The association between ROS production and heart disease is well known. Here we show that antioxidants resveratrol and tempol reduced oxidative stress and improved heart function in established Chagas heart disease. Neither AMPK activators nor antioxidants have previously been tried as a therapy for established Chagas heart disease. In a previous study, antioxidant phenyl-tert-butyl-nitrone was administered before infection (starting at day 0) until the chronic phase, preventing the establishment of functional Chagas heart disease in rats [15]. Although that study bears similarities to ours, indicating a role for ROS in heart functional damage, no treatment has been shown to reverse established Chagas heart disease until now. Because trypanocidal therapy is only effective during acute stage but diagnosis usually occurs during the chronic disease stage, strategies to reverse established heart disease are welcome, while new strategies to prevent its progression have few applications. Our data indicate that reduction of oxidative stress likely represents a viable therapeutic strategy in CCC, for which there are currently no effective therapies. The mechanisms by which ROS causes cardiac dysfunction in Chagas heart disease are now unclear.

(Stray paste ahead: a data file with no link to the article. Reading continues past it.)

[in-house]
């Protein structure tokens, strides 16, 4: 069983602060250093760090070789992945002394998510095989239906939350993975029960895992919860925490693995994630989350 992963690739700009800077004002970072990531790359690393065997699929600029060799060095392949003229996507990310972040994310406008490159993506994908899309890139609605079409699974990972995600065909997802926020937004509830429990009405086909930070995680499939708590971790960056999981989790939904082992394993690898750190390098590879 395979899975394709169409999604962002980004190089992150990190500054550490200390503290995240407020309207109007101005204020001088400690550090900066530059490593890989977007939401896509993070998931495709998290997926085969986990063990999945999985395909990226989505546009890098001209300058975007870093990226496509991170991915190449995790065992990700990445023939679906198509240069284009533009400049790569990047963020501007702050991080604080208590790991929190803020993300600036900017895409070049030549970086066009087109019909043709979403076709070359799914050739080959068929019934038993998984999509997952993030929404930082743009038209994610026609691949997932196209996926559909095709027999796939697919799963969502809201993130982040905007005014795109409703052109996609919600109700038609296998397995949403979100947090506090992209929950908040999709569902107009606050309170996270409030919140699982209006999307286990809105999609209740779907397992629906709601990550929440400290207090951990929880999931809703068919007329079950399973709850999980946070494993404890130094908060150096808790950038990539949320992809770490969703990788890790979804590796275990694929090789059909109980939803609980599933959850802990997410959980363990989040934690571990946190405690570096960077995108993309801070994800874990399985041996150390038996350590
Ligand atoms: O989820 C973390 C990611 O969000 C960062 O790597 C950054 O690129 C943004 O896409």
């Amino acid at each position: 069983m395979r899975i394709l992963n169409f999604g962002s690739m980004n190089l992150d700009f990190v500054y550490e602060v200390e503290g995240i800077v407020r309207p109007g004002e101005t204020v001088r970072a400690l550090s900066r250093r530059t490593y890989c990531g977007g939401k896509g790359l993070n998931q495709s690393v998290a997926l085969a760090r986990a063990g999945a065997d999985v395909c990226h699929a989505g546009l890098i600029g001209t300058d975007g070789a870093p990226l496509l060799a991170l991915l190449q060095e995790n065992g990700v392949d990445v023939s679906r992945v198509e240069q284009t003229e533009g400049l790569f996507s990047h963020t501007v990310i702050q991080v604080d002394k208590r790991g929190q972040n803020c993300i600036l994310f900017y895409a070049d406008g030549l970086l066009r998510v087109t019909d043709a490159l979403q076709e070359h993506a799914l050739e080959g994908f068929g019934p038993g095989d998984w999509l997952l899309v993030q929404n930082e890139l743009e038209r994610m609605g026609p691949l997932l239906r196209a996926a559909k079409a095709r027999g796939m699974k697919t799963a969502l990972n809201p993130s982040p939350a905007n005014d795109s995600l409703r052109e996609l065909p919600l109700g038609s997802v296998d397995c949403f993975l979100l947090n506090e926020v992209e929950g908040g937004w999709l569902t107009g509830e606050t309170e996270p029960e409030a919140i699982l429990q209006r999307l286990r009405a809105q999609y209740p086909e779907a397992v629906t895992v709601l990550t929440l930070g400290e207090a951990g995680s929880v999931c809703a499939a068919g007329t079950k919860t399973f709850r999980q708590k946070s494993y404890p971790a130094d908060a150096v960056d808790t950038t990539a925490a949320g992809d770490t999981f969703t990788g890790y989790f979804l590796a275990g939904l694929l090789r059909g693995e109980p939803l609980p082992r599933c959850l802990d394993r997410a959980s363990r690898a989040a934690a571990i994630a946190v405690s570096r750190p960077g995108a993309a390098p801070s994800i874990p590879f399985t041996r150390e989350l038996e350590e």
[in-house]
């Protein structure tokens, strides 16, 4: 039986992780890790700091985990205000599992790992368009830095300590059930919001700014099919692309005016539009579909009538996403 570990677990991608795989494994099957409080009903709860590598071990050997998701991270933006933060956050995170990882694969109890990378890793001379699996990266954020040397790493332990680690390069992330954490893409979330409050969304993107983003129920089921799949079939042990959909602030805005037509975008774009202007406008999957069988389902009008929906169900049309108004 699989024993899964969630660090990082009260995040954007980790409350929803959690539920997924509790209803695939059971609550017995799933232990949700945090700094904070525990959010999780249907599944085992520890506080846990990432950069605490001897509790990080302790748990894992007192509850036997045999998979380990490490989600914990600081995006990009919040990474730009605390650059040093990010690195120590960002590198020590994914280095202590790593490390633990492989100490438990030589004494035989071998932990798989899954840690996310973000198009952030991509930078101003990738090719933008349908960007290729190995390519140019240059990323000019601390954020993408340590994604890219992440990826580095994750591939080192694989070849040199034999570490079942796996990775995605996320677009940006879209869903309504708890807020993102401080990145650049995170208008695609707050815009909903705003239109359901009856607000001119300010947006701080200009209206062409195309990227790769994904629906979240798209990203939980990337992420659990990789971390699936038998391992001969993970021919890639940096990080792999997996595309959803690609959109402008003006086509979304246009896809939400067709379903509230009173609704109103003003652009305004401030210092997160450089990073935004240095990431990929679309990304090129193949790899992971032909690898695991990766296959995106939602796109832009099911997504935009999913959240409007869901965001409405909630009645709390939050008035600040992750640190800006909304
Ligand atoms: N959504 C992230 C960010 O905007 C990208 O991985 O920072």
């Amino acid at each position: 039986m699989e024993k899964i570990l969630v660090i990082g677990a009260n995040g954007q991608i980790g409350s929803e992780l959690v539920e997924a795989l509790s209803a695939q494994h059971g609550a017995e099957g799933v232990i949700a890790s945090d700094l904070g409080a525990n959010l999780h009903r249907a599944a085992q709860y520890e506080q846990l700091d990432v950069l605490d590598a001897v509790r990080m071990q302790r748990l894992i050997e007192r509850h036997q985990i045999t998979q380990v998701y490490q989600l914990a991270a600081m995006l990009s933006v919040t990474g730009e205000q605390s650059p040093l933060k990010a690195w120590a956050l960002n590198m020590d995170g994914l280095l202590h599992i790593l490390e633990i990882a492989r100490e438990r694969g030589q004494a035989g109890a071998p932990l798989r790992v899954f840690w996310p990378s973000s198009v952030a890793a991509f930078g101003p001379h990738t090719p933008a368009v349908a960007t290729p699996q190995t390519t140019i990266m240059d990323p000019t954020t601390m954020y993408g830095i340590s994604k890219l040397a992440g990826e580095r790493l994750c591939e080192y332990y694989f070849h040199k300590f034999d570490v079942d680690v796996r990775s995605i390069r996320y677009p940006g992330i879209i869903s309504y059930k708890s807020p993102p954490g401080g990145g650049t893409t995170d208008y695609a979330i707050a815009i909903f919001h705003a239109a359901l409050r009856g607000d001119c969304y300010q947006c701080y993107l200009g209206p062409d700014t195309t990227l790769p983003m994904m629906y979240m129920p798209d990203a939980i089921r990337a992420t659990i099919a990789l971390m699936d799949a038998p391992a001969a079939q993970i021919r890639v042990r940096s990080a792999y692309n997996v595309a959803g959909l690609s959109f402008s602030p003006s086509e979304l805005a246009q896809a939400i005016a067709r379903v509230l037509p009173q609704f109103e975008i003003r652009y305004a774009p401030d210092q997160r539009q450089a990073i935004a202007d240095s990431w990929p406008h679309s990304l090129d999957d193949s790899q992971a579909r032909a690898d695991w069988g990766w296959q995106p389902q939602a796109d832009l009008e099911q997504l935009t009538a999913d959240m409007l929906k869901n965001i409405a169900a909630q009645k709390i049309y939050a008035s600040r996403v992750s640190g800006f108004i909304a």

The improvement in cardiac function observed in chronically infected mice after treatment with resveratrol challenges the current paradigm about Chagas disease pathogenesis. It is currently believed that the cumulative tissue damage caused by infection and inflammation breaks the functional structure of the heart, and can only be reversed by replacing cardiac tissue with stem cells. Previous reports show that some combinations of T. cruzi strains and mice fail to alter ECG recordings, while presenting as much inflammatory infiltrates/ tissue disorganization as combinations that do alter ECG recordings. These findings indicate that functional disease does not easily correlate with tissue damage [50]. We showed here that reversal of heart dysfunction was not associated with decreased inflammatory infiltrates, while others found that antioxidant-induced prevention of heart dysfunction did not alter inflammatory infiltrates [15]. We hypothesize that there are two overlapping heart dysfunctions in CCC: one that is merely physiological and easily reversible and another that is structural, involves inflammatory infiltrates, cell death and extensive tissue remodeling. Oxidative stress probably underlies both dysfunctions. Based on our data, we speculate that heart cells react to chronic infection/ inflammation with changes in physiology that lead to high ROS production. The heart disease that follows is somewhat similar to that found in other ROS-related cardiomyopathies. Our results show that despite all the tissue damage found in established Chagas heart disease, the physiological impairment affecting the heart is still reversible and the heart function can be significantly improved, offering a new therapeutic opportunity to millions of patients suffering from Chronic chagasic cardiomyopathy worldwide.